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Learning continues for Michel ; 7/29 camp notes

News and notes from Patriots 2018 training camp

The University of Georgia has churned out some talented running backs over the decades, with Patriots rookie Sony Michel the most recent to ascend to the NFL. His predecessors include such prestigious names as Herschel Walker, Terrell Davis, Todd Gurley, and others.

"I wouldn't say I'm a great at Georgia," Michel demurred when this fact was brought to his attention Sunday, "but Georgia has some great backs. It's cool to see guys come out of there.

"The Patriots have some great backs, too. And I'm actually getting a chance to learn from some of them: James White, Brandon [Bolden], Rex [Burkhead], a lot of those guys in that room I get to learn from, and I think that's pretty cool, also."

"He's a great kid," Burkhead remarked about his rookie teammate. "He's got a lot of talent and it's been fun to work with him. He's a humble kid. Not coming in with a lot of rah-rah talking. He's just coming in, head down, doing his job."

After four days of training camp, what has Michel learned so far from his veteran backfield mates?

"When you make a mistake, try not to make that mistake again," answered Michel, "and keep moving forward. Keep getting better each day."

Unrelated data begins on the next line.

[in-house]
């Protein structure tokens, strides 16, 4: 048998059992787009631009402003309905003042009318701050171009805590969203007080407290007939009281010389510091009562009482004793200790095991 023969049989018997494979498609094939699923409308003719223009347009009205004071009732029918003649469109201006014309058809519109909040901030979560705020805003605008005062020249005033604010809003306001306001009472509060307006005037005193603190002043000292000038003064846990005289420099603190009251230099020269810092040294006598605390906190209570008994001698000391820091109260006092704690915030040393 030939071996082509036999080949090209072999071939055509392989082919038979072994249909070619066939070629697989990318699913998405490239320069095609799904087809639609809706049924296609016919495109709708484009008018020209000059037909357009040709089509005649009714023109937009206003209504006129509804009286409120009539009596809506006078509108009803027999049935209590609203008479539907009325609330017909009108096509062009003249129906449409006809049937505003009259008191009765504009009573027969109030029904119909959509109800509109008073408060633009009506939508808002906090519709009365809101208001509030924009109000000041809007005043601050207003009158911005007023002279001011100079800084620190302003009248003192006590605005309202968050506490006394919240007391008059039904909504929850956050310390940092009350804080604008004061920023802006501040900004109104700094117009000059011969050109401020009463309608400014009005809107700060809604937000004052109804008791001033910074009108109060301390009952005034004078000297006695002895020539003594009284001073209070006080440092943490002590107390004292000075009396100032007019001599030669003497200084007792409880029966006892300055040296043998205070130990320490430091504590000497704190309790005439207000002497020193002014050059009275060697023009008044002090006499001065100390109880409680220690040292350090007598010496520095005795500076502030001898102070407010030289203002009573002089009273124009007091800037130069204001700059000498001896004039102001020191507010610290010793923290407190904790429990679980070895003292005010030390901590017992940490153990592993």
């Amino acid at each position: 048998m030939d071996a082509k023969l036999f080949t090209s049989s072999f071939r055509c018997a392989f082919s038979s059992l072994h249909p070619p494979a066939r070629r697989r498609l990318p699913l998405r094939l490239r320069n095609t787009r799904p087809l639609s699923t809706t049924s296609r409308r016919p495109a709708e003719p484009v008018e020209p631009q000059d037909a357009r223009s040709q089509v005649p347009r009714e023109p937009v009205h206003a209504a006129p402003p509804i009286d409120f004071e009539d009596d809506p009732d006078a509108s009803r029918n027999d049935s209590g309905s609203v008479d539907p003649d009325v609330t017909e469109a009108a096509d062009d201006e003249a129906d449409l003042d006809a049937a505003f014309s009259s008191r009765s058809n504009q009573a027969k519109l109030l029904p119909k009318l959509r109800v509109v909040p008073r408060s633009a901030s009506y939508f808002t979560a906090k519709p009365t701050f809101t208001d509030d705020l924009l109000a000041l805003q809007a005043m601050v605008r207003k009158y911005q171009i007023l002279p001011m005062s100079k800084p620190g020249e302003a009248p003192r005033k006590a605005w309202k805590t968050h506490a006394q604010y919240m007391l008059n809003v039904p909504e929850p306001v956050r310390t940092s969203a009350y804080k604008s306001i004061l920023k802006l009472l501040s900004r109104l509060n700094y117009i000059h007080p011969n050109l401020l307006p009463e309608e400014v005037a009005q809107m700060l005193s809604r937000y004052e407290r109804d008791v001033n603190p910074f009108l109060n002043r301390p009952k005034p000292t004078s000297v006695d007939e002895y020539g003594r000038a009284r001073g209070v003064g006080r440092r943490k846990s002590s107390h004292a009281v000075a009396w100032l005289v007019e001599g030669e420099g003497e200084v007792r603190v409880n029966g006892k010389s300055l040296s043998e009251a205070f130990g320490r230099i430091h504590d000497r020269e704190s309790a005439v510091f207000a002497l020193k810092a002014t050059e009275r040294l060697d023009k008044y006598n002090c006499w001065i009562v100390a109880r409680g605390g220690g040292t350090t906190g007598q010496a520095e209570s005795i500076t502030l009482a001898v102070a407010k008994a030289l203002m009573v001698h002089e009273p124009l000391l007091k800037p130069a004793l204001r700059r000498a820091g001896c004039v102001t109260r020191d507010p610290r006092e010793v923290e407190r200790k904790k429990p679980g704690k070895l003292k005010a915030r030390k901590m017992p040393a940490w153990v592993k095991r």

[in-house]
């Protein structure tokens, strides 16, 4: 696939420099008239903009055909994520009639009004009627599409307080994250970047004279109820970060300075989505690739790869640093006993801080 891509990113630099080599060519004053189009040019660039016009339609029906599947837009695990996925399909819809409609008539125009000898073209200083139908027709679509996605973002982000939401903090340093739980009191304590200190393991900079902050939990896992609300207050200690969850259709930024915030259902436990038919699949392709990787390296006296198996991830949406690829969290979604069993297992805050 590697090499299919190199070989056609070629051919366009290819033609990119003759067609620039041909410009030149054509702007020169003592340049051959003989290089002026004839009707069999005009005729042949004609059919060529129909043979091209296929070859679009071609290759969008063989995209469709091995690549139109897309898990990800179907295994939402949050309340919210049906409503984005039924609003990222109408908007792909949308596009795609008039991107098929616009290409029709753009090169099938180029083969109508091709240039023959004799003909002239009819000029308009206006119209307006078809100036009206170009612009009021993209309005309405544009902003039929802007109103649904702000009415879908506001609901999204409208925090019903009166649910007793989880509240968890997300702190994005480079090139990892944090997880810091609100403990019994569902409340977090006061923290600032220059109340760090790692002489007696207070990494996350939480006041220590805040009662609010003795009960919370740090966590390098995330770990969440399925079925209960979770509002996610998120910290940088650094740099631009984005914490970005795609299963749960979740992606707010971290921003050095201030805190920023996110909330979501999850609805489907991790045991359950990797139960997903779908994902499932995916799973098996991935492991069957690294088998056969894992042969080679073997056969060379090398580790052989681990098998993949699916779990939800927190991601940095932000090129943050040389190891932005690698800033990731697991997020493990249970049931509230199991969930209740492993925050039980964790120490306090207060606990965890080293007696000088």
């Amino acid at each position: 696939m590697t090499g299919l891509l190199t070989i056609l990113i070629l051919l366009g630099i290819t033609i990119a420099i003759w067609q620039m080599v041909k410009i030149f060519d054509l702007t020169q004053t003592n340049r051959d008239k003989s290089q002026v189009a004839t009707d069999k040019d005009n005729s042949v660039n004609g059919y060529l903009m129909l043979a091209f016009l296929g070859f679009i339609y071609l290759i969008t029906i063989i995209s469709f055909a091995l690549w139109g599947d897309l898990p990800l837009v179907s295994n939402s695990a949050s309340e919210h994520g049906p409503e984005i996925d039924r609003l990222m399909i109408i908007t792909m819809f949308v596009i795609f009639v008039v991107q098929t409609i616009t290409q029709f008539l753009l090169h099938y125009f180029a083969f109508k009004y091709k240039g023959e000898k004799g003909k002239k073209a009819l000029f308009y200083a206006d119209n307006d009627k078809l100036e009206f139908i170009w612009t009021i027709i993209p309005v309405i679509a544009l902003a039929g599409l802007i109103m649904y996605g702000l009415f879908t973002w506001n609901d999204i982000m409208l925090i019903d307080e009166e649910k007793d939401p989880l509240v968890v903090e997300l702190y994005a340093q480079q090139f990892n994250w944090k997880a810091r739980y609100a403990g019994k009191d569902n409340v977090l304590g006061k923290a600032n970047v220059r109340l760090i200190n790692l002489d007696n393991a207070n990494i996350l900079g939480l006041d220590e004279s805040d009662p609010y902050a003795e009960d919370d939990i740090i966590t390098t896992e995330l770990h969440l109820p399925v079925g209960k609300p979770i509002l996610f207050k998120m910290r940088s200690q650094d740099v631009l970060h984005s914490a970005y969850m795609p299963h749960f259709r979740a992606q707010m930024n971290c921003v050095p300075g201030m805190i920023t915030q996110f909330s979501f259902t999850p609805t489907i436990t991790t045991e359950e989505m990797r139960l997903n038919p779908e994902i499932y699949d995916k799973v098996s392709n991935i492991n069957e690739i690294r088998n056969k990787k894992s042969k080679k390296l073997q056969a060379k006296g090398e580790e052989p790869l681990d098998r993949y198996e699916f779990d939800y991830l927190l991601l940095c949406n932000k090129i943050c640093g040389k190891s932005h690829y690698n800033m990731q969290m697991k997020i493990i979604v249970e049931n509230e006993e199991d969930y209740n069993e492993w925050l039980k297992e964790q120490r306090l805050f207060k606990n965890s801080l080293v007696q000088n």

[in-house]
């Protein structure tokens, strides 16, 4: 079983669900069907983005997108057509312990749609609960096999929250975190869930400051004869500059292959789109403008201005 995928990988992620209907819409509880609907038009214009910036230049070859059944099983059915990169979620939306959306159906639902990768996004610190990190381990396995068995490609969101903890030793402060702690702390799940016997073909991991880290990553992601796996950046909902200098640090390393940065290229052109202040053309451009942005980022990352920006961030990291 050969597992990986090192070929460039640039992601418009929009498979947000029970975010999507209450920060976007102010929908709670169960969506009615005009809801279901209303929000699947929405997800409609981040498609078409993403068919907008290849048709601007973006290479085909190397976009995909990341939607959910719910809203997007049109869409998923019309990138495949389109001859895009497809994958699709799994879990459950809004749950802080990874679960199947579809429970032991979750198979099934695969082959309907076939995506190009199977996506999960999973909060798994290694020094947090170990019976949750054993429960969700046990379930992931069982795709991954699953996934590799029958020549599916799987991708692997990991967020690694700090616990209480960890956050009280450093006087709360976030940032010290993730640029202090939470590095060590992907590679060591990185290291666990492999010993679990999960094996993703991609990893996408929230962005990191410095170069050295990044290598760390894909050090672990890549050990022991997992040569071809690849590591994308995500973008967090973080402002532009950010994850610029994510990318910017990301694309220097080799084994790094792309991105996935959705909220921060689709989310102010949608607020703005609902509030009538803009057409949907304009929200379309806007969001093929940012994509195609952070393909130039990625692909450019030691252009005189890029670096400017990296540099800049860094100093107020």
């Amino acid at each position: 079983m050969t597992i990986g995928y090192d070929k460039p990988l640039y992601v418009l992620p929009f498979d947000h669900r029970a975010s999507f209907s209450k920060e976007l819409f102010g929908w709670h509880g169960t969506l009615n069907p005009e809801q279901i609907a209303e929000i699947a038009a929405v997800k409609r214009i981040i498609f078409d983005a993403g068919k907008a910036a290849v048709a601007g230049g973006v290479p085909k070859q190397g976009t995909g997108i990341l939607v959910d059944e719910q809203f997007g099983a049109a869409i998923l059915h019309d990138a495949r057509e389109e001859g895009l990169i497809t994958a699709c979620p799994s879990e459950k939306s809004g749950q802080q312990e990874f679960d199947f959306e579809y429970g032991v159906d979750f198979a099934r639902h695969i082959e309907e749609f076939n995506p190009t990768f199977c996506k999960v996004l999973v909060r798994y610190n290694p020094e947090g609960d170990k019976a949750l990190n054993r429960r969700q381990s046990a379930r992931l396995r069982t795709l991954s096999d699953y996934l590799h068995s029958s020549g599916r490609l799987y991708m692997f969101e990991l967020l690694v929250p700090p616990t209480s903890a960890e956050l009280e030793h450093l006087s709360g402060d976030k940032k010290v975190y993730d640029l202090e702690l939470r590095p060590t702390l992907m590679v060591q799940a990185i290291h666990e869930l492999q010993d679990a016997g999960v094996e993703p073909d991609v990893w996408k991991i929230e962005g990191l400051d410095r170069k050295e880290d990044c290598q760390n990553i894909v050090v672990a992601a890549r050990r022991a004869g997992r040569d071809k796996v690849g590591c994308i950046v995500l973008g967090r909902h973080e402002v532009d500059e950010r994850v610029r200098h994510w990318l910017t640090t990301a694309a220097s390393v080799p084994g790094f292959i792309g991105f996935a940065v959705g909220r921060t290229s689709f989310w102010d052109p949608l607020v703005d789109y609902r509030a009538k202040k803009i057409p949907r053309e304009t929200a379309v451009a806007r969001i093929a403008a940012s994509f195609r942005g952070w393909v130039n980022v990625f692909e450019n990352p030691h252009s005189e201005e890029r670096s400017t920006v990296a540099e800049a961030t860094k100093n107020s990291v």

Michel has made a few mistakes during this camp, notably losing control of the football at times in each of the first three days of practice. Fumbling plagued him during his Georgia career as well, but he maintains he's working hard to correct that issue with a positive mindset. He protected the ball well throughout Day 4's practice.

"You've got to keep pushing forward. I had a whole practice to go. That was yesterday. Got to keep moving forward. Ball security is important in football, period, no matter what position you play."

As one of New England's two first-round draft choices this year, Michel has an opportunity to be an integral part of the Patriots offense – particularly with Dion Lewis now carrying the ball in Tennessee.

"My thoughts," he continued, "are to come in and learn as much as possible to do whatever is asked of me. No matter what it is, I have to be willing to do it."

So far, it looks as though Michel has been willing to do almost everything asked of him as a Patriot – even wearing the unorthodox jersey number of 51. Of course, that will eventually change. Per NFL rules, running backs are only allowed to wear numbers between 20 and 49 once the regular season begins.

Michel was asked by a reporter when he expects to receive a real running back number and if there was any message sent by the team by issuing him a linebacker's digits for camp.

"This is my real number," Michel insisted with a straight face. "This is what they gave me; this is what I'm rolling with."

Step-ping up his game

In his second training camp as a Patriot, Stephon Gilmore has looked much more comfortable in his role as the team's top cornerback. He's consistently covered well during the first four practices and made some eye-popping pass breakups during drills and team periods.